“To me, the most interesting thing I learned from this project was how the Earth is fluid and is constantly shifting and changing,” de Lespinois said. “To understand that age-old process is important for every person living on the planet. It helps us put the problems we face today into perspective. We need to understand how the Earth works and how we influence it and how it influences us. Those things should be basic to every human being’s education.”
On that education front, de Lespinois points out that the four hours that will be aired on The Science Channel represent only the tip of the iceberg, so to speak.
“We shot more than 160 hours of footage,” he said, “so clearly there is a treasure trove of additional material and vital information that can be used for educational add-ons and valuable auxiliary purposes.”
AGI has a detailed plan in place to use the series’ footage and animations to provide educational ancillary materials for the classroom. The blueprint calls for DVD and Web-based materials, as well as printed instructional materials, that will be useful for students “from grade school to graduate-level studies,” said Colin Mably, AGI’s senior adviser for communications technology.
“Of the 160 hours of footage shot, about 20 hours are useful for our purposes,” Mably said. “That’s a very rich archive of materials that we plan to use in a number of ways.”
The educational add-ons will be rolled out over the next months, he said, with the first being a boxed-set DVD of the four “Faces of Earth” episodes, complete with soundtracks, original narration, Spanish narration and narration linked to instructional materials.
Additional DVD offerings tied directly to classroom curricula – featuring topics such as “High School Environmental Science,” “Earth Science in the Community” and “Investigating Earth Systems” – will be made available to educators.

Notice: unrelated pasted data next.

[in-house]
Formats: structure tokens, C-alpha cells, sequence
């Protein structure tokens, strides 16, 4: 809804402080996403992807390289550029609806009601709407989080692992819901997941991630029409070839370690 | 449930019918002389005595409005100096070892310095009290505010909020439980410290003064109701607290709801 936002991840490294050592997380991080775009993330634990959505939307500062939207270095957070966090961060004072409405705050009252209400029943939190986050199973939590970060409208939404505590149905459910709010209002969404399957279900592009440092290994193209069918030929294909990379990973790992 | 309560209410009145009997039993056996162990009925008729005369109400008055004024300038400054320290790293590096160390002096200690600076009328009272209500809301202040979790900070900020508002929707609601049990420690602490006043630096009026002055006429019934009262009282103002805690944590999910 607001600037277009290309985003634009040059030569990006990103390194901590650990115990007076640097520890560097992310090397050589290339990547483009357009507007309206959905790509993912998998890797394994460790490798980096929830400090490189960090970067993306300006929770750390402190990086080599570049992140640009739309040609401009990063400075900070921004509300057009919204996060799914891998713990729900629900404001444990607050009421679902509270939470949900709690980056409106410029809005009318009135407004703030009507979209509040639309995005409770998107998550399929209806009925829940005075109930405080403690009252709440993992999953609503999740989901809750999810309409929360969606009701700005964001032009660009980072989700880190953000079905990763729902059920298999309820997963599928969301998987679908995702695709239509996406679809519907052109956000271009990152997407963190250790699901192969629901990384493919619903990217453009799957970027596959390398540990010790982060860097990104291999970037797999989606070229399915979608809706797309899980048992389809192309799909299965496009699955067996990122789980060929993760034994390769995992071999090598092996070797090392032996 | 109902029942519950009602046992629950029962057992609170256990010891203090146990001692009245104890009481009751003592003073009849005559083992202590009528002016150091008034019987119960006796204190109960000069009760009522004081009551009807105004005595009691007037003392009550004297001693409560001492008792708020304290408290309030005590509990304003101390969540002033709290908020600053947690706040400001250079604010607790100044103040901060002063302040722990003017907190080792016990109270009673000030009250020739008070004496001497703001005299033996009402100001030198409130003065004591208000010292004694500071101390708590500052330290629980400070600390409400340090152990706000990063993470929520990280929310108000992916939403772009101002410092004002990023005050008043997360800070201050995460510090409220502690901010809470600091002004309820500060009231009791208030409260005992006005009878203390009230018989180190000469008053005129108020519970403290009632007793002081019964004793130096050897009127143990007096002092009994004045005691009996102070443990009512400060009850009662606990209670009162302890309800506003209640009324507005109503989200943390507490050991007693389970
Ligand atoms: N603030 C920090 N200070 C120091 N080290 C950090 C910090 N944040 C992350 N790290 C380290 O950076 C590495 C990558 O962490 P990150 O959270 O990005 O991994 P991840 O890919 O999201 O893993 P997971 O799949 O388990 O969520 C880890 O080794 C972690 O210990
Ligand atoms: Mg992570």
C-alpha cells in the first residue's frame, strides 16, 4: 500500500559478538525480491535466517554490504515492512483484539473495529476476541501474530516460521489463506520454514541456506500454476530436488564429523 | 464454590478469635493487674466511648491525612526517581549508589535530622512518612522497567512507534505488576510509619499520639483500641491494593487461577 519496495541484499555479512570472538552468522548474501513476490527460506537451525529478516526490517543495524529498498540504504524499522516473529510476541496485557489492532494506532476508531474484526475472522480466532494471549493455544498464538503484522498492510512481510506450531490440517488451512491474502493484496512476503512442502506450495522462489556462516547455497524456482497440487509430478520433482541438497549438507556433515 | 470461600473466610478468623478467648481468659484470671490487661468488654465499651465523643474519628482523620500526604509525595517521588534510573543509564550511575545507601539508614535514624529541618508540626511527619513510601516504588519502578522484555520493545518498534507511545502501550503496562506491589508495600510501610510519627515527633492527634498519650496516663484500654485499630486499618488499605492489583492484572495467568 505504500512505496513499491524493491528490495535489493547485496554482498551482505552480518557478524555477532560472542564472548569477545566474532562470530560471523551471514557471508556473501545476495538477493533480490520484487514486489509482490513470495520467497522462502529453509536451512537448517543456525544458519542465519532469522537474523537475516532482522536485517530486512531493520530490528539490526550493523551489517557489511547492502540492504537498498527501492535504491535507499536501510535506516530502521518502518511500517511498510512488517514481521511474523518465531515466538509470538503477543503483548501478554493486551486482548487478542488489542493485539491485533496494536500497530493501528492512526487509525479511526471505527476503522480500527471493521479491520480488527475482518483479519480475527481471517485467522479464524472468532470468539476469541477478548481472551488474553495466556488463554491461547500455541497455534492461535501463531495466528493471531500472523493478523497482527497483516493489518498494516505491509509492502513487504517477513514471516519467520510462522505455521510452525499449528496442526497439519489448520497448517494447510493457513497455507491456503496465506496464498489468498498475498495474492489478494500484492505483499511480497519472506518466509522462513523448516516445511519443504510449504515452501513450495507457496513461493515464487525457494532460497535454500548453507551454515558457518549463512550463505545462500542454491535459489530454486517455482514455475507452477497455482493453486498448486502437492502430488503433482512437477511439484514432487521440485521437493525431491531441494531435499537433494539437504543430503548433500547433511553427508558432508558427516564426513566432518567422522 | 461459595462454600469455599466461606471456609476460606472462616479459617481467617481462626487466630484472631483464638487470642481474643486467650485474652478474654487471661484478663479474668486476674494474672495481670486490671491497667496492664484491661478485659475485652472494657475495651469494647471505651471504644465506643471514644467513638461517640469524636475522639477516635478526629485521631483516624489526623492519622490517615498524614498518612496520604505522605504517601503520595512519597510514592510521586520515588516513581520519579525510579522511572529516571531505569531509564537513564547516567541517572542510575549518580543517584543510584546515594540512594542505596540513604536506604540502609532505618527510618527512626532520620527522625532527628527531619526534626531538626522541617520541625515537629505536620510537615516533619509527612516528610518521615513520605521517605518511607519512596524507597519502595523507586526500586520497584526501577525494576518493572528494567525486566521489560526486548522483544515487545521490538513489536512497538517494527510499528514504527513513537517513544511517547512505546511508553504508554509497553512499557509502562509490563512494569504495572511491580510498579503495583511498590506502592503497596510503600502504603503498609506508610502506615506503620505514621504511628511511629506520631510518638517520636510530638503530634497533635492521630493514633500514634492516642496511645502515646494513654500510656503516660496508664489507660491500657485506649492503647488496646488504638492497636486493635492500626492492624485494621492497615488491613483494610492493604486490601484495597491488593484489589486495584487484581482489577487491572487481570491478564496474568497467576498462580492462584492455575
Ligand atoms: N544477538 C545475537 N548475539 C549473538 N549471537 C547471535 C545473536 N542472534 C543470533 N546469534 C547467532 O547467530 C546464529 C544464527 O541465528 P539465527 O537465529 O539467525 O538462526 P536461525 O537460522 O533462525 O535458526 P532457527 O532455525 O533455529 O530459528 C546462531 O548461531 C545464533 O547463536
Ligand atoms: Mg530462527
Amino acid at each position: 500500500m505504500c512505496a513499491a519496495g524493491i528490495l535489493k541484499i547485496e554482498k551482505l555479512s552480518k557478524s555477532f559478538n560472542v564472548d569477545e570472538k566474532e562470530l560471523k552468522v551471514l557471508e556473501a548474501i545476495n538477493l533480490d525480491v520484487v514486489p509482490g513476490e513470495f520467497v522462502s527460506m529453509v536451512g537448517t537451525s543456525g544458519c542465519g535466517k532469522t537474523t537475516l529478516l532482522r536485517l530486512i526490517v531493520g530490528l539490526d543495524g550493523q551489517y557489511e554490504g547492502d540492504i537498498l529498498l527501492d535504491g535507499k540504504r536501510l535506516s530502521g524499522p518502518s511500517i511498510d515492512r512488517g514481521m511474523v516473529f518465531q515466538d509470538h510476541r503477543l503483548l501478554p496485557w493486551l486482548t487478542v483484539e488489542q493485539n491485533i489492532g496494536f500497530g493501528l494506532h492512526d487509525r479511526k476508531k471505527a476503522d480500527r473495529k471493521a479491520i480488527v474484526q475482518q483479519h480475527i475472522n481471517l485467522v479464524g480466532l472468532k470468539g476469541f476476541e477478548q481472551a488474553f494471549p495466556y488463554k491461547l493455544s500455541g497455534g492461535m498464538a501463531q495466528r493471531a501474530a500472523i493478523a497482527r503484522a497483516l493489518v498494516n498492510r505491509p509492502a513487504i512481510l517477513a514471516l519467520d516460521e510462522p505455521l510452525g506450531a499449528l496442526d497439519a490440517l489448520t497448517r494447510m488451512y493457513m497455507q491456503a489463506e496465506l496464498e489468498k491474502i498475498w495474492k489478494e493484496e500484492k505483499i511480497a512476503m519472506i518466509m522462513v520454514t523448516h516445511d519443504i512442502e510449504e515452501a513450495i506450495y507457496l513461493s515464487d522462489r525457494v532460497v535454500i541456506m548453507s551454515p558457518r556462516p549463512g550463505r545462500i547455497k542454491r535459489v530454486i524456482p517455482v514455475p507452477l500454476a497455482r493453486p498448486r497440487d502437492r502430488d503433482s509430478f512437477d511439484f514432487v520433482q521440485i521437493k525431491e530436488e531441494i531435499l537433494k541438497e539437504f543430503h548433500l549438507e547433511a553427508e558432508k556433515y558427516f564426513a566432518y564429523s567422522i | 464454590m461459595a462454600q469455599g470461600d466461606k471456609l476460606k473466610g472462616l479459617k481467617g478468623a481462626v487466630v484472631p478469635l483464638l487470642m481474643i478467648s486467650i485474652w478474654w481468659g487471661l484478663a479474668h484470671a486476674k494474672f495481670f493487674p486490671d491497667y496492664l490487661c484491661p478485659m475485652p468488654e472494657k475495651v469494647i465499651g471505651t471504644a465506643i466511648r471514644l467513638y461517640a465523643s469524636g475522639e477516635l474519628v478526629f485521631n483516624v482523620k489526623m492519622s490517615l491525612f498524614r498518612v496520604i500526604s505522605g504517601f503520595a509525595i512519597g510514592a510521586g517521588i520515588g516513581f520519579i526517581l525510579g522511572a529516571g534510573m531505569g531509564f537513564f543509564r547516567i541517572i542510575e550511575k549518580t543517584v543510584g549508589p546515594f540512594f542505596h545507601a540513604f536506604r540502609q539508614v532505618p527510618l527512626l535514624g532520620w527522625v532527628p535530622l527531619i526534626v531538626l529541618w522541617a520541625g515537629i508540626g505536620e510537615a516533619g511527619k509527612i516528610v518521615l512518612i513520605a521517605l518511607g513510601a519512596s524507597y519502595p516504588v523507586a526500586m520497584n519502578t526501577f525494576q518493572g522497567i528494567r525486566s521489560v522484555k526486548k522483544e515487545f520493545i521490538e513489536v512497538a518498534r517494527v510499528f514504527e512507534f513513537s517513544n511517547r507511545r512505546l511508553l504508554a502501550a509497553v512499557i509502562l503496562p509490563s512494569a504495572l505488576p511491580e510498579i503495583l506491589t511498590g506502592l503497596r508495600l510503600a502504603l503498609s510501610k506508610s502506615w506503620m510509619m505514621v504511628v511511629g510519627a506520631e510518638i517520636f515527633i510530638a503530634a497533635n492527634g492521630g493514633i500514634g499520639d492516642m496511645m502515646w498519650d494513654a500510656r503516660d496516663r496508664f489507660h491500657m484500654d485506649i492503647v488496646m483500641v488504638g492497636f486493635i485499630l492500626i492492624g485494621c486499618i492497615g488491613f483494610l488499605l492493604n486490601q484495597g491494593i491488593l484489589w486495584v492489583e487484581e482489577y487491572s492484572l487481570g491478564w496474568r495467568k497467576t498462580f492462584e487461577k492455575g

Also, Web-based downloads are planned to appeal to teachers wanting to customize lesson plans, to home-schoolers, to students preparing presentations and to outreach educators in museums, parks and community centers.
Interview footage from 38 geoscientists will be formatted on the Web in a glossary of questions and answers on specific geoscientific topics. The Web site also will feature downloadable CGI and animation segments from the “Faces of Earth” archive.
Finally, a career awareness component is planned for the Web site targeted to middle-school students and featuring such topics as “Jobs that geoscientists do” and “How to become a geoscientist.” Another will be aimed at high school students to help inform them, their parents and school counselors on career opportunities in the geosciences.
The AAPG Foundation, one of seven sponsors of the series, contributed $100,000 to the project, specifically toward “taking the next step” in providing a public outreach mechanism for the series.
AAPG Foundation Trustee Chairman Jack C. Threet said the Foundation bequest “represents about a third of the cost of developing, producing and distributing the ancillary materials, and was a major factor in bringing in the other two-thirds of the necessary funding.”
Other sponsors of “Faces of Earth” along with the AAPG Foundation are the AGI Foundation; Discovery Communications; ExxonMobil; the Jackson School of Geosciences at the University of Texas at Austin; Rive Gauche International Television; and the U.S. Geological Survey.